Today I am setting you all up for some serious summer reading. Links to this New England Aquarium refresher on Climate Change is a good introduction to the more scientific facts in Science Magazine’s article “Natural Systems in Changing Climates,” and its comprehensive list of articles that include a wide range of topics taking the mystery out of questions about the impact of human induced changes in our climate. Covered topics include the economic impact and human health vulnerability effected by our warming planet. Important summer reading from W2O.
Scott Wilson of Wilson Farm responded to my query about plastic containers for blueberries with a thoughtful email describing the devotion that Wilson has to being a sustainable and earth friendly company. “Farmers in general are environmentalists by nature and by need. We think of and treat our environment (our land and water) as one would think of and treat their child: as the most important thing in our lives. Truth be told, we have been environmentalists since long before it was a cause. As an example, we have been composting our greens since our inception in 1884. It is with the environment in mind that we run our family farm.”
According to Scott, those plastic containers for blueberries are not the norm-they were used to differentiate two products and now that Wilson’s own blueberries are harvested, they are back to the pulp/paper green containers that we are use to seeing. I hope he can find a solution to that issue for next time and nixsay the plastic which as we all know is seldom recycled and not “biodegradable” but just breaks down into tiny fragments that then seep into soil and ocean. Watching..and not breaking up…yet.
Want to Try Something New? Buy Directly from your Fish Farmer.
There’s an up and coming effort in the United States to get a step closer to the farm. More so, there’s certainly an effort to buy what’s local and think sustainably. So, why not try something new and buy directly from your fish farmer? Remove all doubt in what you’re buying! (Oceana reported that at least 25% of all seafood is mislabeled! eeek!) If you buy from these farms you’ll come home with the most sustainably harvested and freshest fish while supporting an American made product. Even better, you won’t have to sacrifice taste!
The list below is intended for Boston residents, like myself, who are looking for the best and most sustainable seafood available nearby! Remember, while these farms have limited offerings, many of these fish are awesome substitutions for much less sustainable species.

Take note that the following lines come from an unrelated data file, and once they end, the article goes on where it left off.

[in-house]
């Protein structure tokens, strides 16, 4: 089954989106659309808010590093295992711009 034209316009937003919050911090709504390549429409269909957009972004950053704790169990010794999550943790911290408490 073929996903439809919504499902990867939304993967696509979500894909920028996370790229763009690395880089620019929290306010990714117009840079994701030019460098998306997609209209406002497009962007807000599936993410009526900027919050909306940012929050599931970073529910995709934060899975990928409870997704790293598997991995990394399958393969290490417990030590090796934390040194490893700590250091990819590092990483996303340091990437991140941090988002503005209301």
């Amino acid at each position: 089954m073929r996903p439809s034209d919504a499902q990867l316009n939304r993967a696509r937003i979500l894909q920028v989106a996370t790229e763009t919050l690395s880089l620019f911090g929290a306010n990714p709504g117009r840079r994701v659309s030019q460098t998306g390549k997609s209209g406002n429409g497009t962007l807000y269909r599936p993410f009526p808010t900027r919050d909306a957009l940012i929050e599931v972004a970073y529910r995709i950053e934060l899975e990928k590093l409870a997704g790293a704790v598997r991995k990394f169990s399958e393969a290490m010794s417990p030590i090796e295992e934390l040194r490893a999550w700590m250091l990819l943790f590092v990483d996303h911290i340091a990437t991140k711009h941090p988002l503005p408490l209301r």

Australis: Turner Falls, Massachusetts
The best source for barramundi! An awesome, closed system farm.
E&T Farms: West Barnstable, Massachusetts
A great source on the Cape for tilapia! They also grow veggies and make honey on site! They’re an aquaponic system-meaning they’re a closed system farm and they grow more than just fish.
Island Creek Oyster Farms: Duxbury, Massachusetts
A great source for oysters and philanthropy! Island Creek Oysters have started their own foundation that helps to start aquaculture systems throughout the developing world. I just visited the farm on Tuesday and accidentally sat in on their team meeting. Oops.http://www.islandcreekoysters.com/
Sky8 Shrimp Farm: Stoughton, Massachusetts
A recirculating aquaculture system just 20 minutes outside of Boston. It’s a new business so their gourmet white shrimp are not widely available yet. However, this is a place to look out for!
While this list can certainly help you buy your seafood, are you unconvinced that these species are worth trying? Chef Barton Seaver wrote up an awesome guide to using species that you might normal not think of, simply because they might not be the most popular choice. http://ocean.nationalgeographic.com/ocean/take-action/seafood-substitutions/
More on Seafood Fraud: http://oceana.org/en/our-work/promote-responsible-fishing/seafood-fraud/overview
Want to double check a species of fish you’re buying? Seafood Watch is the go to site, they even have an app.
The Boston Globe article on use and overuse of air conditioning and its affect on the environment made me feel guilty of my own consumption in the last week and relieved that the forecast predicts less heat and humidity for the next few days. “According to Stan Cox, author of the 2010 book “Losing Our Cool,” air conditioning in the United States already has a global-warming impact equivalent to every US household driving an extra 10,000 miles per year.” I guess its time to reflect and use less (hard to do and sometimes unsafe when the weather has been a furnace for the last week..but maybe easier to do when there is moderate temps like today and I can just turn it down or off, even though I might have to convince my family that it is ok to feel warm.)